In HeLa cells (Figure 1C), accumulation of 3H-MTX was significantly decreased compared to control at 4 h after irradiation from 10 min after adding 3H-MTX, and at 24 h after irradiation from 30 min after adding 3H-MTX. Although the effects of drug transporters are usually seen at 5 min after adding 3H-MTX, no significant differences at this time points were seen between control and groups at 4 and 24 h after irradiation. An equilibrium state appears to exist between functions of OATP1B1/1B3/1B7 and MRP1/2 at around 5 min after adding 3H-MTX, but gene expression levels of MRP1/2 were higher than those of OATP1B1/1B3/1B7 (Table 2). With greater expression of MRP1/2 over time, accumulation of 3H-MTX decreased significantly compared to control (Figure 1C). From 10 min after adding 3H-MTX, accumulation of 3H-MTX was higher in HeLa than in H441 and PC-14. Gene expression levels of MRP2 were also higher in HeLa than in H441 or PC-14, and expression of MRP2 was also higher than that of MRP1. These results may suggest that 3H-MTX has higher affinity for MRP1 than for MRP2.
This study was performed assuming SBRT, in which a single exposure provides a higher dose than conventional radiotherapy (Marcrom et al., 2017; Jardel et al., 2020; Sarudis et al., 2021; Ugurluer et al., 2021). Since Lei et al. (2021) reported that the survival rate of HeLa was less than 50% after a single 10-Gy irradiation, we selected a single high-dose of 10-Gy irradiation. In our experiments, cancer cells after a single high-dose irradiation have shown a tendency to excrete anticancer drugs as a foreign body. Neoadjuvant chemotherapy, which administers anticancer drugs prior to radiation, may therefore prove effective in the combination of SBRT and chemotherapy. However, these results only reflect temporal changes following a single irradiation. Future experiments will need to consider fractional irradiation at high dose. In addition, in vivo experiments will be required to confirm our in vitro results for the accumulation of 3H-MTX and expression of drug transporters.
For a more detailed examination, next-generation sequencers might be useful in the future because this method is capable of comprehensively quantifying multitude of various genes (Slatko et al., 2018). However, we intentionally selected MTX which has affinity primarily for OATP and MRP transporters as an anti-cancer drug. Therefore, Real-time PCR, which can accurately quantify gene expression levels of specific transporters, would be appropriate in this study. The Real-time PCR was also used in the study of (Sutherland et al., 2020). They examined the relationship between accumulation of anti-cancer drugs in cancer cells and gene expression levels of specific SLC transporters by Real-time PCR.
X-ray irradiation with a single, high dose to cancer cells alters gene expression levels of both SLC transporters (OATP1B1/1B3/1B7) and ABC transporters (MRP1/2). In particular, changes in MRP1/2 were much greater than those in OATP1B1/1B3/1B7. Irradiation decreased accumulation of 3H-MTX in cancer cells over time due to higher expression of MRP1/2.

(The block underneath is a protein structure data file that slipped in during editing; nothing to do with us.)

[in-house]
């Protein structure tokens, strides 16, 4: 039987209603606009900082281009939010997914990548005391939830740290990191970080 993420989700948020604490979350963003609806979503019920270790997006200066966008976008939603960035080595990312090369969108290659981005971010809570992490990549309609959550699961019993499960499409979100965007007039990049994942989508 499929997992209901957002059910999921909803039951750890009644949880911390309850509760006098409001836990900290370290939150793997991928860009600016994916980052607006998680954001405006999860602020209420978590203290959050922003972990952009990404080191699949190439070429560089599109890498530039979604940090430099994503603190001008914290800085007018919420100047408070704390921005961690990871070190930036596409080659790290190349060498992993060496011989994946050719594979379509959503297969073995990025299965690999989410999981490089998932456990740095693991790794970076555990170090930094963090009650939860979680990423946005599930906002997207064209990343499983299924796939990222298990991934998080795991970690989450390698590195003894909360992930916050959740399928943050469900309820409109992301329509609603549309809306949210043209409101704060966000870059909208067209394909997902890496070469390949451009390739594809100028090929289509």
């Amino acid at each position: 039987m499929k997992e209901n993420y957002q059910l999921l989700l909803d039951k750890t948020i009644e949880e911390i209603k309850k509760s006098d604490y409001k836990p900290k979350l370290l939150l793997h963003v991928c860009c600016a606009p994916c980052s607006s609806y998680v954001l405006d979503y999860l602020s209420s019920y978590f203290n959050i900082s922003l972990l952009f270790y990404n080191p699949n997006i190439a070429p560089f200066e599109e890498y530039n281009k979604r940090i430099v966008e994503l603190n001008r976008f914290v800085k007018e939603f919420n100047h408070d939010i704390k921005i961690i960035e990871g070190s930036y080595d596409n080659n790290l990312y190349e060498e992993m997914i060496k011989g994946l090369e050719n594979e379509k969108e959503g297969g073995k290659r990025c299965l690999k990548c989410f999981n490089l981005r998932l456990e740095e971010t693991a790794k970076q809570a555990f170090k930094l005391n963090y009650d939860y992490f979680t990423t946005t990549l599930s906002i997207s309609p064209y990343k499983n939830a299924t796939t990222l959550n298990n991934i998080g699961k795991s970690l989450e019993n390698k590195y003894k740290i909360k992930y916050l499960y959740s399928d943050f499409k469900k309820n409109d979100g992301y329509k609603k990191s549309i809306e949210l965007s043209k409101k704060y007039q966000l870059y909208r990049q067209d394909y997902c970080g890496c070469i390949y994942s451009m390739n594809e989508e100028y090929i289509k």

Data availability statement
The original contributions presented in the study are included in the article/supplementary materials, further inquiries can be directed to the corresponding author.
Conceptualization, MK; methodology, KS, TS, and SH; investigation, KS, TS, AM, SH, YM, KN, and MK; resources, KY and RN; writing—original draft preparation, KS; writing—review and editing, TN, IT, KK, and MK; supervision, TN, IT, KK, and MK. All authors have read and agreed to the published version of the manuscript.
This study was funded in part by Grants-in-Aid for Scientific Research from the Japan Society for the Promotion of Science (Nos 21H02865, 22H03016, and 22K19504) and the Network-type Joint Usage/Research Center for Radiation Disaster Medical Science.
The authors would like to thank Mikie Ohtake and other staff of the Faculty of Health Sciences, Kanazawa University.
Conflict of interest
The authors declare that the research was conducted in the absence of any commercial or financial relationships that could be construed as a potential conflict of interest.
All claims expressed in this article are solely those of the authors and do not necessarily represent those of their affiliated organizations, or those of the publisher, the editors and the reviewers. Any product that may be evaluated in this article, or claim that may be made by its manufacturer, is not guaranteed or endorsed by the publisher.
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Keywords: chemoradiotherapy, methotrexate, SLC transporter, ABC transporters, stereotactic body radiotherapy, x-ray, irradiation
Citation: Sato K, Seki T, Mizutani A, Muranaka Y, Hirota S, Nishi K, Yamazaki K, Nishii R, Nakanishi T, Tamai I, Kawai K and Kobayashi M (2023) A single high-dose irradiation changes accumulation of methotrexate and gene expression levels of SLC and ABC transporters in cancer cells. Front. Pharmacol. 13:1069321. doi: 10.3389/fphar.2022.1069321
Received: 13 October 2022; Accepted: 29 December 2022;
Published: 11 January 2023.
Edited by:Rong Wang, People’s Liberation Army Joint Logistics Support Force 940th Hospital, China
Reviewed by:Li Zhiling, Shanghai Jiao Tong University, China
Mohammed E. El-Asrag, University of Birmingham, United Kingdom
Copyright © 2023 Sato, Seki, Mizutani, Muranaka, Hirota, Nishi, Yamazaki, Nishii, Nakanishi, Tamai, Kawai and Kobayashi. This is an open-access article distributed under the terms of the Creative Commons Attribution License (CC BY). The use, distribution or reproduction in other forums is permitted, provided the original author(s) and the copyright owner(s) are credited and that the original publication in this journal is cited, in accordance with accepted academic practice. No use, distribution or reproduction is permitted which does not comply with these terms.
*Correspondence: Masato Kobayashi, firstname.lastname@example.org